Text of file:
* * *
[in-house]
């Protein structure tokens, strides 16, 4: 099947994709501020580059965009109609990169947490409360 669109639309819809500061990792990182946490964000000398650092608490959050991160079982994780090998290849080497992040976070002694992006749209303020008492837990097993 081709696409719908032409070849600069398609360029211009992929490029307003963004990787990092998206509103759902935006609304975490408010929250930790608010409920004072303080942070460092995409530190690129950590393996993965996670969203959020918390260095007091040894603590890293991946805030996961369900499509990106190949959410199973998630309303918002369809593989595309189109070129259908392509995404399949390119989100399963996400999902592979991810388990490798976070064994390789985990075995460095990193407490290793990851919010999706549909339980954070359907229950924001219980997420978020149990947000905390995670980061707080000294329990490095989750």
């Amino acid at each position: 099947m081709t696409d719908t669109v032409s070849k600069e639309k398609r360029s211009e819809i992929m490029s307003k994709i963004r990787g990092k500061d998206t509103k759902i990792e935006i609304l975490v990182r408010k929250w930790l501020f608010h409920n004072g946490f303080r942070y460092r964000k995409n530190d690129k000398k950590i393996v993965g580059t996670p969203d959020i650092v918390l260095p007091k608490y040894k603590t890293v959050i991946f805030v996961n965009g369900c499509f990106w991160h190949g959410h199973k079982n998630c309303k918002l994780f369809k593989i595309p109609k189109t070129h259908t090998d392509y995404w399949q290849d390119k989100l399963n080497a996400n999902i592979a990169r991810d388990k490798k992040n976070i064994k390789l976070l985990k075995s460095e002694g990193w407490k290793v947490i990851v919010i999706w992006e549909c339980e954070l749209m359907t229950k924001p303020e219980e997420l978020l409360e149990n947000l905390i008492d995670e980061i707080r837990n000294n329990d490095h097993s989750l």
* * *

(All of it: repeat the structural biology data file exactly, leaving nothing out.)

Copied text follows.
[in-house]
């Protein structure tokens, strides 16, 4: 099947994709501020580059965009109609990169947490409360 669109639309819809500061990792990182946490964000000398650092608490959050991160079982994780090998290849080497992040976070002694992006749209303020008492837990097993 081709696409719908032409070849600069398609360029211009992929490029307003963004990787990092998206509103759902935006609304975490408010929250930790608010409920004072303080942070460092995409530190690129950590393996993965996670969203959020918390260095007091040894603590890293991946805030996961369900499509990106190949959410199973998630309303918002369809593989595309189109070129259908392509995404399949390119989100399963996400999902592979991810388990490798976070064994390789985990075995460095990193407490290793990851919010999706549909339980954070359907229950924001219980997420978020149990947000905390995670980061707080000294329990490095989750």
């Amino acid at each position: 099947m081709t696409d719908t669109v032409s070849k600069e639309k398609r360029s211009e819809i992929m490029s307003k994709i963004r990787g990092k500061d998206t509103k759902i990792e935006i609304l975490v990182r408010k929250w930790l501020f608010h409920n004072g946490f303080r942070y460092r964000k995409n530190d690129k000398k950590i393996v993965g580059t996670p969203d959020i650092v918390l260095p007091k608490y040894k603590t890293v959050i991946f805030v996961n965009g369900c499509f990106w991160h190949g959410h199973k079982n998630c309303k918002l994780f369809k593989i595309p109609k189109t070129h259908t090998d392509y995404w399949q290849d390119k989100l399963n080497a996400n999902i592979a990169r991810d388990k490798k992040n976070i064994k390789l976070l985990k075995s460095e002694g990193w407490k290793v947490i990851v919010i999706w992006e549909c339980e954070l749209m359907t229950k924001p303020e219980e997420l978020l409360e149990n947000l905390i008492d995670e980061i707080r837990n000294n329990d490095h097993s989750l």